How many 3 digit numbers that the sum of their digits equals 12?

How many positive 3-digit numbers exist such that the sum if their digits equals 12?

A) 54

B) 61

C) 64

D) 65

E) 66

I believe the answer is E.

Online problems state that is a stars and bars problem, however using the (n-1,k-1)/n-1C k-1 and (n+k-1,n)/n+k-1 C n formulas do not yield any of the answer choices.

Using (n-1,k-1) I get 55 and using (n+k-1,n) I get 91. Fifty five appears to be the closest answer.

I do not know how to do the inclusion method to remove results such as 066.

• Please show us your calculations so that we can see what you did and where you ran into difficulties. – N. F. Taussig Jul 23 '16 at 12:12
• Online problems state that is a stars and bars problem, however using the n-1 C k-1 and n+k-1 C n formulas do not yield 54. I get 190 from n+k-1 C n and 139 from n-1 C k-1 – G_Derek007 Jul 23 '16 at 12:21
• Please edit your question to show us exactly what you did. I suspect you have not taken into account the restrictions on the hundreds digit, tens digit, and units digit. – N. F. Taussig Jul 23 '16 at 12:23
• I have changed the question to 12 however it should still be the same concept – G_Derek007 Jul 23 '16 at 12:29
• If I read your work correctly, you used the formula for solutions in the positive integers to obtain $\binom{12 - 1}{3 - 1} = \binom{11}{2} = 55$ and for solutions in the non-negative integers to obtain $\binom{12 + 3 - 1}{3 - 1} = \binom{14}{2} = 91$. Is that what you did? – N. F. Taussig Jul 23 '16 at 12:36

A three-digit positive integer has the form $100h + 10t + u$, where the hundreds digit $h$ satisfies the inequalities $1 \leq h \leq 9$, the tens digit $t$ satisfies the inequalities $0 \leq t \leq 9$, and the units digit $u$ satisfies the inequalities $0 \leq u \leq 9$. Therefore, we wish to determine the number of solutions of the equation $$h + t + u = 12 \tag{1}$$ subject to these restrictions.

If we let $h' = h - 1$, then $0 \leq h' \leq 8$. Substituting $h' + 1$ for $h$ in equation 1 yields \begin{align*} h' + 1 + t + u & = 12\\ h' + t + u & = 11 \tag{2} \end{align*} Equation 2 is an equation in the non-negative integers. A particular solution corresponds to the placement of two addition signs in a row of eleven ones. There are $$\binom{11 + 2}{2} = \binom{13}{2}$$ such solutions since we must choose which two of the thirteen symbols (eleven ones and two addition signs) will be addition signs.

However, we have counted solutions in which $h' > 8$, $t > 9$, or $u > 9$. We must exclude these.

Suppose $h' > 8$. Then $h'$ is an integer satisfying $h' \geq 9$. Let $h'' = h' - 9$. Then $h'' \geq 0$. Substituting $h'' + 9$ for $h'$ in equation 2 yields \begin{align*} h'' + 9 + t + u & = 11\\ h'' + t + u & = 2 \tag{3} \end{align*} Equation 3 is an equation in the non-negative integers. Since a particular solution corresponds to the placement of two addition signs in a row of two ones, it has $$\binom{2 + 2}{2} = \binom{4}{2}$$ solutions.

Suppose $t > 9$. Then $t$ is an integer satisfying $t \geq 10$. Let $t' = t - 10$. Substituting $t' + 10$ for $t$ in equation 2 yields \begin{align*} h' + t' + 10 + u & = 11\\ h' + t' + u & = 1 \tag{4} \end{align*} Equation 4 is an equation in the non-negative integers with $\binom{3}{2} = 3$ solutions, depending on which variable is equal to $1$. By symmetry, there are also three solutions in which $u' > 9$. No two of these restrictions cannot be violated simultaneously since $9 + 10 = 19 > 12$. Thus, the number of three-digit positive integers with digit sum $12$ is $$\binom{13}{2} - \binom{4}{2} - 2\binom{3}{2} = 66$$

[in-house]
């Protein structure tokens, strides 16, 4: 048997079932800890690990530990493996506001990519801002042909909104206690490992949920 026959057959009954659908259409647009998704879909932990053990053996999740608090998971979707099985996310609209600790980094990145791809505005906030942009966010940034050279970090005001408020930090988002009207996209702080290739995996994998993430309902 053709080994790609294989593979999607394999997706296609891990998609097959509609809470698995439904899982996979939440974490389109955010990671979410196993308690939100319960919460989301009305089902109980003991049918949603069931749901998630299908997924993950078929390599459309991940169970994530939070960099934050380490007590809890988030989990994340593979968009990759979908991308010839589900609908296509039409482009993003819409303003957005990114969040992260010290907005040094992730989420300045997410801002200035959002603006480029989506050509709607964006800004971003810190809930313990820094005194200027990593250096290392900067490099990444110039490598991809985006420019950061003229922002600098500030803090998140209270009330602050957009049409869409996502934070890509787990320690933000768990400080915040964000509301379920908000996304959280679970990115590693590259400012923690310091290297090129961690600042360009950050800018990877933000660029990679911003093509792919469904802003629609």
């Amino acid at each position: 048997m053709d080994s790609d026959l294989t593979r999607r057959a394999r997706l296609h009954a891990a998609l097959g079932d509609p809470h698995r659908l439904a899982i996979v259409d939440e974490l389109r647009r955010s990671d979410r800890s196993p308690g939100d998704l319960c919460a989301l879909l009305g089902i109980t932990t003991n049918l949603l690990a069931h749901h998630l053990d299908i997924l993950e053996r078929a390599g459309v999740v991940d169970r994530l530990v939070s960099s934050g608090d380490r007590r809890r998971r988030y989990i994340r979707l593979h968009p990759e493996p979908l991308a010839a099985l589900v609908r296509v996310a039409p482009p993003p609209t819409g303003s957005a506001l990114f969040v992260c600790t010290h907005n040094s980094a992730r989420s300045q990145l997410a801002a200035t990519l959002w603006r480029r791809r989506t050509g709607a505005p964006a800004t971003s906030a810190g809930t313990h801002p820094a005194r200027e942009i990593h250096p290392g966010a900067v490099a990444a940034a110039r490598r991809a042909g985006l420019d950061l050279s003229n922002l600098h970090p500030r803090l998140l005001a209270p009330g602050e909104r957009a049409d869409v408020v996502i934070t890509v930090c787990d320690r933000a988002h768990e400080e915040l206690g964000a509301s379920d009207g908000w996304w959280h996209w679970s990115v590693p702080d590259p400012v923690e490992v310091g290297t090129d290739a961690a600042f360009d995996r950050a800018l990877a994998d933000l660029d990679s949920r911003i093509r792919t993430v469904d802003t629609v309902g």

• It became a lot more clearer thanks! Is it too much to ask if its possible to derive a general solution? – G_Derek007 Jul 23 '16 at 13:20
• I believe I derived one already to be sure though if the sum of the digits were 14 it would be 70? The formula is S=sum of digits D=number of digits (S+D-1,D-1) - (S+D-1-9,D-1) - 2*(S+D-1-9-1,D-1)it should work for 3 digit numbers, which is what I need – G_Derek007 Jul 23 '16 at 13:35
• @user295641 Yes, there are 70 3 digit numbers whose digits sum to 14. – PM 2Ring Jul 23 '16 at 13:38
• That would be a rather long answer. For $h + t + u = k$, where $1 \leq k \leq 9$, you can stop after finding the solution to equation 2 with $k$ replacing $12$. For $h + t + u = 10$, you can stop after equation $3$ with $10$ replacing $12$. For $h + t + u = k$, where $11 \leq k \leq 18$, the same procedure will work if you replace $12$ by $k$. For $18 \leq k \leq 27$, we require the Inclusion-Exclusion Principle because two or more restrictions can be violated simultaneously in equation 2. – N. F. Taussig Jul 23 '16 at 13:39
• @user295641 You have an off-by-one error in that formula; I think you mean: $(S+1, 2) - (S-8, 2) - 2*(S-9, 2)$. However, that formula only works for $9 \le S \le 19$. Note that there is a symmetry. Let $f(S, D)$ be the count of $D$ digit numbers that sum to $S$. Then $f(9D+1-S, D) = f(S, D)$ – PM 2Ring Jul 23 '16 at 14:09

Here's a less algebraic way to look at it. .

Start by putting $1$ into the first cell, ${\boxed 1}\Large\boxed.\boxed.$, so you now only need a sum of $11$,
with the constraints that you can't put $\ge9$ in the first cell, and $\ge10$ in the other two.

Apply stars and bars, subtracting solutions that violate the constraints.

Since it is not possible to violate the constraint in more than one cell, $$ans = \binom{13}2 - \binom{13-9}2 - 2\binom{13-10}2 = 66$$